4 August 2011
China plans to set up a cultural centre in South Africa to promote artistic and cultural exchanges between the two countries, visiting Chinese Vice Minister of Culture Zhao Shaohua said this week.
Shaohua made the announcement shortly before signing a programme of cooperation with acting Arts and Culture Minister Tokyo Sexwale in Pretoria on Tuesday.
“The cultural relations between South Africa and China are flourishing,” Shaohua said. “Culture knows no boundaries, and I was impressed by the dance of South African cultural groups during our Shanghai World Expo last year.
“To further cement our cultural relations, we will be establishing the Chinese Cultural Centre in South Africa very soon make the public aware of Chinese culture, as well as making greater contributions to China-South Africa cultural relations.
“We both have a very long history and we believe that through this Cultural Centre, we exchange our cultural diversity.”
Shaohua, who was speaking via a translator, also pledged 300 000 Chinese Yuan to develop cultural activities in South Africa.
Artistic, cultural exchanges
Sexwale said the agreement also looked at the possibilities of translation of Chinese books into South African languages and South African works into Chinese.
“This agreement will go a long way in extended our cultural relations in arts, film, books, language and culture as well as exhibition of our cultural dancers together,” Sexwale said.
“Through my observation, I’ve learnt that most foreign countries, including Germany and France, have language institutes in South Africa, so I want to propose that you set up your Chinese language institute as well.”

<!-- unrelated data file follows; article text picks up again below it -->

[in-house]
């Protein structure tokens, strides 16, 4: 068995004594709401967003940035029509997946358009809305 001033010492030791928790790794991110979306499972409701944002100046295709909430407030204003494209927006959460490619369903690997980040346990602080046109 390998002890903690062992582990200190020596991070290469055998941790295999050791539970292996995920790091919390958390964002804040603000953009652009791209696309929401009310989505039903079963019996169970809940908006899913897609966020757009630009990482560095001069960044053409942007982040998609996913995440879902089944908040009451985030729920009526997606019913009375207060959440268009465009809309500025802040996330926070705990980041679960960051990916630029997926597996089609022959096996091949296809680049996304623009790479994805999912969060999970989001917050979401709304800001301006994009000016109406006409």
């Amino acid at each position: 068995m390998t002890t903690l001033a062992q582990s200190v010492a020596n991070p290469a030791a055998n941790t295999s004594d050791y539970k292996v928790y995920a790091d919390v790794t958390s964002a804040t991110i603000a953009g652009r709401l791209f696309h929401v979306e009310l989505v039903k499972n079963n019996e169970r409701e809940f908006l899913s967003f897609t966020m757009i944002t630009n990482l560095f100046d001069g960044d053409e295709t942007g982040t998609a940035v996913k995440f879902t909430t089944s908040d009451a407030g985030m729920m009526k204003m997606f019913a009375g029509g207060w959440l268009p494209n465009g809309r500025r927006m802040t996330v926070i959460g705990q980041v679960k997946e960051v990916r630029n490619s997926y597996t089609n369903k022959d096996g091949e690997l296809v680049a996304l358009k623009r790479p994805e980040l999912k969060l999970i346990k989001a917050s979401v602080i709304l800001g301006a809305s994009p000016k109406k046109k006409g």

The Human Settlements Minister, noting that China was the second-biggest economic powerhouse in the world, said that through the agreement, the two countries would encourage their artists to visit each other.
Trade reaches new highs
Bilateral relations between South Africa and the People’s Republic of China reached a new high point in 2009/10.
By the end of 2009, the Department of Trade and Industry announced that China had become South Africa’s largest trading partner, with total trade amounting to approximately R120-billion.
During the state visit by President Jacob Zuma to China last year, companies and organisations from China and South Africa signed over a dozen cooperative documents at a business forum, involving projects in areas such as solar power, mining, telecommunications, insurance and finance.
A €240-million (about US$300-million) loan agreement between South African mobile phone operator Cell C and China Development Bank was included in the deals.
The announcements also included the acquisition by South Africa’s Discovery Health of a stake in Ping An Health Insurance, a subsidiary of China’s second-largest Insurer, the Ping An Insurance Group.
December 2007 marked 10 years since the official establishment of diplomatic relations between South Africa and China.